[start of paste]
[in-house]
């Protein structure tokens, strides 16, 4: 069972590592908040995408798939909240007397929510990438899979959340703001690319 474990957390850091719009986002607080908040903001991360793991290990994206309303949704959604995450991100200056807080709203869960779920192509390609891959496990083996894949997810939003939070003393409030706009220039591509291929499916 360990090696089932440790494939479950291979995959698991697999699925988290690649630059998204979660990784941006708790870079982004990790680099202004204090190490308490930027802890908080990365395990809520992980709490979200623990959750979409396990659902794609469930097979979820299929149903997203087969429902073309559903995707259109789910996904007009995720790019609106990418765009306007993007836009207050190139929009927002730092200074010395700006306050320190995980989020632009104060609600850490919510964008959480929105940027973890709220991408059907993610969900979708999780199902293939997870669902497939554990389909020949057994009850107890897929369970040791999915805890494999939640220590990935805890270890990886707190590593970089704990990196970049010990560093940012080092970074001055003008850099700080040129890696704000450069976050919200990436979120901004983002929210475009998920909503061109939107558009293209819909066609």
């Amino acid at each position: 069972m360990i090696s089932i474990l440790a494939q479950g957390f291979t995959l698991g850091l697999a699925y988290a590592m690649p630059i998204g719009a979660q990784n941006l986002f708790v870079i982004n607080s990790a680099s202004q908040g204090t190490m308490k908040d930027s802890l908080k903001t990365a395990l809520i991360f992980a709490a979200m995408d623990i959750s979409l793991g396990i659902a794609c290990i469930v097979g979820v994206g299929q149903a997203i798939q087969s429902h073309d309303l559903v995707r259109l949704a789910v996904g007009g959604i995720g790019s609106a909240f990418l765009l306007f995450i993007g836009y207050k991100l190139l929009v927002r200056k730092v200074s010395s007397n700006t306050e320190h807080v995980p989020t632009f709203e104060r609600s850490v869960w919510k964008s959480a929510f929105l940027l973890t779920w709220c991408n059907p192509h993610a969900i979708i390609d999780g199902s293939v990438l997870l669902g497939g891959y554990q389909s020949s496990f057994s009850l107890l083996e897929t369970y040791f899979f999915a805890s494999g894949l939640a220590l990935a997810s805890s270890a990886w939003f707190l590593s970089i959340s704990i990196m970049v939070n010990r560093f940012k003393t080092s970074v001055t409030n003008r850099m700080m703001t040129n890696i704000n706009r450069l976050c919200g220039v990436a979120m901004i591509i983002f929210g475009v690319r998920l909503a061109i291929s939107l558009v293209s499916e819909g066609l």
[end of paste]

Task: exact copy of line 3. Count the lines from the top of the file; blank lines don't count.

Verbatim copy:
């Amino acid at each position: 069972m360990i090696s089932i474990l440790a494939q479950g957390f291979t995959l698991g850091l697999a699925y988290a590592m690649p630059i998204g719009a979660q990784n941006l986002f708790v870079i982004n607080s990790a680099s202004q908040g204090t190490m308490k908040d930027s802890l908080k903001t990365a395990l809520i991360f992980a709490a979200m995408d623990i959750s979409l793991g396990i659902a794609c290990i469930v097979g979820v994206g299929q149903a997203i798939q087969s429902h073309d309303l559903v995707r259109l949704a789910v996904g007009g959604i995720g790019s609106a909240f990418l765009l306007f995450i993007g836009y207050k991100l190139l929009v927002r200056k730092v200074s010395s007397n700006t306050e320190h807080v995980p989020t632009f709203e104060r609600s850490v869960w919510k964008s959480a929510f929105l940027l973890t779920w709220c991408n059907p192509h993610a969900i979708i390609d999780g199902s293939v990438l997870l669902g497939g891959y554990q389909s020949s496990f057994s009850l107890l083996e897929t369970y040791f899979f999915a805890s494999g894949l939640a220590l990935a997810s805890s270890a990886w939003f707190l590593s970089i959340s704990i990196m970049v939070n010990r560093f940012k003393t080092s970074v001055t409030n003008r850099m700080m703001t040129n890696i704000n706009r450069l976050c919200g220039v990436a979120m901004i591509i983002f929210g475009v690319r998920l909503a061109i291929s939107l558009v293209s499916e819909g066609l």